Christchurch Nomads fatal gang stabbing: 33-year-old denies murdering associate

Justin Richard Burke in the dock at the Christchurch High Court. Photo: Kurt Bayer / NZH
Justin Richard Burke in the dock at the Christchurch High Court. Photo: Kurt Bayer / NZH
An aspiring Nomads gang member is accused of murdering an associate during a planned "hiding" in Christchurch over breaking gang rules.

Justin Richard Burke, 33, denies murdering Shayne George Heappey, 25, during a brutal attack where he was stabbed and cut 14 times in December 2018.

Heappey, known as "Smiley", had ignored repeated requests to settle a $300 debt and turn over a stolen Subaru car to the Nomads' Christchurch chapter president's daughter.

At the opening of his High Court murder trial in Christchurch on Tuesday, Burke admitted knowing the gang's plan to give Heappey a hiding.

Shayne Heappey died in hospital from his injuries. Photo: NZ Herald
Shayne Heappey died in hospital from his injuries. Photo: NZ Herald
But he claimed he didn't know that 31-year-old gangland enforcer Matthew Winara Webber had a knife and that he was going to stab him.

After the attack, Heappey was bundled into a car and driven to Christchurch Hospital where he would soon die from his injuries.

Yesterday Crown prosecutor Aaron Harvey told a jury of eight women and four men in an opening address that Heappey knew he'd done wrong by the gang and was waiting to receive his punishment on December 8, 2018.

The court heard that Heappey had owed $300 for a drug debt to Leone Sherie Cook – the 28-year-old stepdaughter of Nomads Christchurch chapter president Randall Clinton Waho.

She also wanted a stolen car that Heappey had been driving around in handed over to her and asked her stepfather to get involved.

Waho, 47, set up several meetings with Heappey, the court heard, but he never showed up.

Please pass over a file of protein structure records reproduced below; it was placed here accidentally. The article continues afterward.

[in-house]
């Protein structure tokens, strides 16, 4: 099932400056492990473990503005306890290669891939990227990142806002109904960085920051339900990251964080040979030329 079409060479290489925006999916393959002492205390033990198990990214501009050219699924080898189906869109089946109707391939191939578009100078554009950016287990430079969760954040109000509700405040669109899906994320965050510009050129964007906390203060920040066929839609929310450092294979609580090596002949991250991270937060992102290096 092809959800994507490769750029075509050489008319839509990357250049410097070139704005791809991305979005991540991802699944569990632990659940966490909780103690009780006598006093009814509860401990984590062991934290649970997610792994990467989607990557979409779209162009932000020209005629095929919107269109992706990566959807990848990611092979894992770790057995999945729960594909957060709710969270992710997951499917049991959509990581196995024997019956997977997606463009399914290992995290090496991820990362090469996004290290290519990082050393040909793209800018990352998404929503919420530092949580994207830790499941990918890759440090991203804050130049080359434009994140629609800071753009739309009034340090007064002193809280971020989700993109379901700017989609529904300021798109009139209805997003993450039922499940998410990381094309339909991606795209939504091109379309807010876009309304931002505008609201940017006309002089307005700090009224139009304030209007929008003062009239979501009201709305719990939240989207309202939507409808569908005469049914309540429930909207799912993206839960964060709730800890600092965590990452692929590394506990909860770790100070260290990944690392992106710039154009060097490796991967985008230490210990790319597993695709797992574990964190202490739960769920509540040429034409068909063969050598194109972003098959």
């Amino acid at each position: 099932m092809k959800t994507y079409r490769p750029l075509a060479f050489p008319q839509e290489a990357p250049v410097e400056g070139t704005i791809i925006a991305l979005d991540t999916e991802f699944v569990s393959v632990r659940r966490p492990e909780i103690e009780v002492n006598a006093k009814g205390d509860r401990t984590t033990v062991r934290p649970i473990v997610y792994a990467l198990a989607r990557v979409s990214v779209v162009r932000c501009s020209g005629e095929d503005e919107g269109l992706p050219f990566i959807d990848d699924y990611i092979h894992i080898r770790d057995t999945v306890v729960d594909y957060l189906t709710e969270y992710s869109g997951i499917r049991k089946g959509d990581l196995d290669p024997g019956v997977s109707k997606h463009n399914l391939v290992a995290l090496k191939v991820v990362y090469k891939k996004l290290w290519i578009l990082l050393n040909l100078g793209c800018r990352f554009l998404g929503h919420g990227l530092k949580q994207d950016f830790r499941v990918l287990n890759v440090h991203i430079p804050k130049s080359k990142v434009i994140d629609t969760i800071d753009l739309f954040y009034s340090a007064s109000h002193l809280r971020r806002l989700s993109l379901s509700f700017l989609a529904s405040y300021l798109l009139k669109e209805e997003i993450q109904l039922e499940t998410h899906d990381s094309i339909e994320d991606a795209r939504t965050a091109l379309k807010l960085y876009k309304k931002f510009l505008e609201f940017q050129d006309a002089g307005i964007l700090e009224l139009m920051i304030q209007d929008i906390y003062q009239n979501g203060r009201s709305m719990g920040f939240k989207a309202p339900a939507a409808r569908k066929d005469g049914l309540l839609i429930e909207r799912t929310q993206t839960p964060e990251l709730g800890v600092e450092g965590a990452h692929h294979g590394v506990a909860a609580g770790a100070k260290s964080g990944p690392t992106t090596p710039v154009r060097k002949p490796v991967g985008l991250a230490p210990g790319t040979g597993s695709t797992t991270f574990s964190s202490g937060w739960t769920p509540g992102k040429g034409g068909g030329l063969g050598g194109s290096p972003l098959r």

That was a slight against the gang and its president, the Crown says.

The Crown said Burke had only been in town for a month but had started a relationship with Cook and was aspiring to join the Nomads and become patched member.

Cellphone records and text data shows the gang wanted to put Heappey in his place and Waho had allegedly ordered a hiding – and Heappey knew it.

Webber, with his propensity for violence, was known as the gang enforcer, the jury was told.

And on the day that the gang finally tracked Heappey down, Burke was with Webber when they knocked on a door in Russley and told Heappey to come outside.

A neighbour, the Crown says, heard a man saying, "Come here, it's all right. I'm not going to hurt you."

Another neighbour heard fighting.

After the assault, Burke fled to Dunedin where police caught up with him days later.

The Crown says Burke – who wanted to be patched up - must've at least known Webber had a knife that day.

But defence counsel Stephanie Grieve, in her opening address, said Burke was surprised as anyone that Webber "went completely over the top" and beyond the gang's plan to give Heappey a beating for some minor gang infringements.

"Mr Burke is not guilty of murder," she told the jury.

"Mr Burke had no idea that Mr Webber would stab Mr Heappey. He didn't know he had brought a knife."

Grieve said that even in a gang like the Nomads there is common sense and logic.

"People don't get killed over $300 and a car," she said.

Webber, Waho, Cook, and another gang member, Richard John Sim, 52, who had been tasked with tracking Heappey, have already been convicted over Heappey's death.

The trial, before Justice Rob Osborne, continues and is scheduled to last two weeks.

 

 

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